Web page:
ISTANBUL

Nothing will be the same after the post-coronavirus process, which is a new normalization, Turkey’s presidential spokesman said Sunday. 

“Let’s not forget that the post-coronavirus process is the new normal. The conditions, dynamics and parameters of the new normal are being built right now. Nothing will be the same,” Ibrahim Kalin said during a live streamed broadcast on YouTube.

Highlighting the importance of measures against COVID-19, Kalin said: “We will continue to live with these measures for a long time. We will continue to live with masks, pay attention to social distancing, not enter crowded environments, maybe work from home and avoid collective movements.”

Turkey will gradually take steps to start post-coronavirus normalization, he said, adding most probably certain measures will be taken for the Muslim Eid al-Fitr holiday marking the end of the holy fasting month of Ramadan.

Speaking on what has been experienced in the European Union amid the fight against the virus, Kalin said the course of the pandemic in Europe weakened the idea of the EU and the spirit of solidarity.

“If the necessary measures are not taken, discussions about the legitimacy of these institutions will gain speed thereafter,” he stressed.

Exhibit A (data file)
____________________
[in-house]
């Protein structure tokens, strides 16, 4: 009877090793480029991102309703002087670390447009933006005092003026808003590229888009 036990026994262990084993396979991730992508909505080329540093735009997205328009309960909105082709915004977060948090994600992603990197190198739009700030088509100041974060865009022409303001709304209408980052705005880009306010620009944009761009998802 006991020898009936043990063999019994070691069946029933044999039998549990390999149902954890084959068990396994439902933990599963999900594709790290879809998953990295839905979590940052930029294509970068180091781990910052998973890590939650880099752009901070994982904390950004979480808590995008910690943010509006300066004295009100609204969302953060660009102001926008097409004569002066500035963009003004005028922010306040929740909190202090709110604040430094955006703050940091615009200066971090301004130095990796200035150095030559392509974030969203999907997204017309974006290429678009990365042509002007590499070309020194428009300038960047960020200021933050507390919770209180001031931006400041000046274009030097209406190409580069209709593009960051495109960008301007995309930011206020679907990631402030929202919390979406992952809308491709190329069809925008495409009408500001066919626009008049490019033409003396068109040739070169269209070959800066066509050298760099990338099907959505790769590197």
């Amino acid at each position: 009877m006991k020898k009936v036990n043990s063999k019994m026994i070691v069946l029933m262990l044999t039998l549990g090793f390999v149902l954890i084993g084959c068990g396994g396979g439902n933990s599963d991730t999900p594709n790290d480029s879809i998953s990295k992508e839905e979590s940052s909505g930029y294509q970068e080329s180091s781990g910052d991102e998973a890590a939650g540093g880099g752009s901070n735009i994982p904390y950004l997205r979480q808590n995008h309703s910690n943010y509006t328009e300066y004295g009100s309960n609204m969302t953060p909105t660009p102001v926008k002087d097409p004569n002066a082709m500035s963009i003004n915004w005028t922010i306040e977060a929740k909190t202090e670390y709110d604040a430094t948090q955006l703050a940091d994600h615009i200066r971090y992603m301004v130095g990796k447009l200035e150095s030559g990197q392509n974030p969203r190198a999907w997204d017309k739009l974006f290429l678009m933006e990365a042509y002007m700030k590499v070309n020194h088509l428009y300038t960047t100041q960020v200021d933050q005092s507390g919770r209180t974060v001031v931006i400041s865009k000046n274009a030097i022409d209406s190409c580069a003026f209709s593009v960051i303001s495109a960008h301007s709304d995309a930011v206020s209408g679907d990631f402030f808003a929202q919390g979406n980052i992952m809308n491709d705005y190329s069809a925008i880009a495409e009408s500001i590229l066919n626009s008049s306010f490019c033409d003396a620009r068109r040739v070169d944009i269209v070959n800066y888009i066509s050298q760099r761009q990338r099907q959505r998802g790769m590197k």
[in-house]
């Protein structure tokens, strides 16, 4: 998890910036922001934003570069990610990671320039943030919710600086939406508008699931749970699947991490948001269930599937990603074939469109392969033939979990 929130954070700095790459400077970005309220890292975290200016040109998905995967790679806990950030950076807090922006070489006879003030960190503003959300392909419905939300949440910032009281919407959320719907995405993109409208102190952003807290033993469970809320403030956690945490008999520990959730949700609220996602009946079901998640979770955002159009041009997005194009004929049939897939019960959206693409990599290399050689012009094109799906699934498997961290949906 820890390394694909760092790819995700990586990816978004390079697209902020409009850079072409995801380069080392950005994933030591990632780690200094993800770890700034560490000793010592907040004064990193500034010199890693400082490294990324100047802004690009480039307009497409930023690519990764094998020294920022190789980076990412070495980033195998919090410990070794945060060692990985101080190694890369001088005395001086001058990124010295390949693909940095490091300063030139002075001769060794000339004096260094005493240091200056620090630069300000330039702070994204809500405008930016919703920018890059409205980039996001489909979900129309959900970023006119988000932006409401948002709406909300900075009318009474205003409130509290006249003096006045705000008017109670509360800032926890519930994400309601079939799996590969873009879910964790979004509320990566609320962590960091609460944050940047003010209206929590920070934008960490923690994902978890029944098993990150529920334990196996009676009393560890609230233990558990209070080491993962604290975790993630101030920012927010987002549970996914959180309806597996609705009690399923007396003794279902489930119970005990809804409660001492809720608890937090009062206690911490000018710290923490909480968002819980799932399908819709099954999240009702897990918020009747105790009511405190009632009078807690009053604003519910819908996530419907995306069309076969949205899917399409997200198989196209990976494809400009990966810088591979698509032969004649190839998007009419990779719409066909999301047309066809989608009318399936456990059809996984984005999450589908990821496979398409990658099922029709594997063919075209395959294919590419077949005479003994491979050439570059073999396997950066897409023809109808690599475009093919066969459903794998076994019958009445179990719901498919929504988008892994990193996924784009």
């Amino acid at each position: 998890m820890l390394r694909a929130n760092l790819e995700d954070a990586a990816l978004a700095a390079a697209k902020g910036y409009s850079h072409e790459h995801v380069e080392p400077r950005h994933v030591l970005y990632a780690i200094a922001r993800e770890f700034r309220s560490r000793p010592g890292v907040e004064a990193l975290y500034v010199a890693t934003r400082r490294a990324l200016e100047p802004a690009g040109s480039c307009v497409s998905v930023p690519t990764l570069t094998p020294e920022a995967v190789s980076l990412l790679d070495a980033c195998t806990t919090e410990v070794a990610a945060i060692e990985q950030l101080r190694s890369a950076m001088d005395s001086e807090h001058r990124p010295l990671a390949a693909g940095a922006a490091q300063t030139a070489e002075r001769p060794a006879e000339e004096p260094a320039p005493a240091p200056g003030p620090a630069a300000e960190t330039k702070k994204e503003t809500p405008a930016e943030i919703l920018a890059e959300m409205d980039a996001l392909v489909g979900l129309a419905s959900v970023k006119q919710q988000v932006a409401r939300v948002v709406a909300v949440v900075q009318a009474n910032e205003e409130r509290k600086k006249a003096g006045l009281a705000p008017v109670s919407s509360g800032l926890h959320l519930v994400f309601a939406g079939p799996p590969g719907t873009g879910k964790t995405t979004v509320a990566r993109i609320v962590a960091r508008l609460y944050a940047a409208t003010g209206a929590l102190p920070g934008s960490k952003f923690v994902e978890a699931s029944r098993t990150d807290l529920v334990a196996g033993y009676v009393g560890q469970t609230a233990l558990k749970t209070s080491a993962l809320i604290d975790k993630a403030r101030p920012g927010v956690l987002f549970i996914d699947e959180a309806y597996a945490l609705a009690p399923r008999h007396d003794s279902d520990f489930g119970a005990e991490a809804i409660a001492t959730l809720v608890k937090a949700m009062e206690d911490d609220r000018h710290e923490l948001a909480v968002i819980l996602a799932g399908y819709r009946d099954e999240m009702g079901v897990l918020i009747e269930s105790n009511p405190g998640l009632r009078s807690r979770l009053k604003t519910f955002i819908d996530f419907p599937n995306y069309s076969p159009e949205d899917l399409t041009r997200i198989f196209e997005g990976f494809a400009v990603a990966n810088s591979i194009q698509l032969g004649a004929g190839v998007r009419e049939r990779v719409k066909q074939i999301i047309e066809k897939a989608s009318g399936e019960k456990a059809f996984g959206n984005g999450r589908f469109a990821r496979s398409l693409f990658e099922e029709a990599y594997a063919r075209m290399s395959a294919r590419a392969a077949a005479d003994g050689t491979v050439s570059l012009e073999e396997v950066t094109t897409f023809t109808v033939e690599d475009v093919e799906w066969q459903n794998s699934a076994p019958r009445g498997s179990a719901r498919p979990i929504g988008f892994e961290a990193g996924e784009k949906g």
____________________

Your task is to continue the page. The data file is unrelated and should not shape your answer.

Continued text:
Additionally, commenting on US President Donald Trump’s Chinese virus statement, Kalin said “it is a manifestation of long-standing trade wars between the US and China.”

Trump has insisted on describing COVID-19 as a “Chinese virus,” despite critics calling the label racist.

“Reducing a pandemic to an ethnic origin does not solve our problem. Being increasingly insensitive to such racist discourses, policies and attacks also normalizes the idea of racism. This is a very dangerous trend.” he added.

He went on to say that a big boom has been seen in arms sales, especially in the US, and some racist discourses and attitudes towards certain groups have been seen in certain places.

Touching on “very dangerous” developments in India, Kalin said: “For example, there have been accusations that the virus spread among Muslims in India because Muslims did not take the necessary precautions in their religious ceremonies.”

After originating in Wuhan, China last December, COVID-19 has spread to at least 188 countries and regions, with Europe and the US currently the worst hit.

The pandemic has killed more than 315,000 people worldwide, with more than 4.7 million confirmed cases, while recoveries have surpassed 1.7 million, according to figures compiled by Johns Hopkins University of the US.

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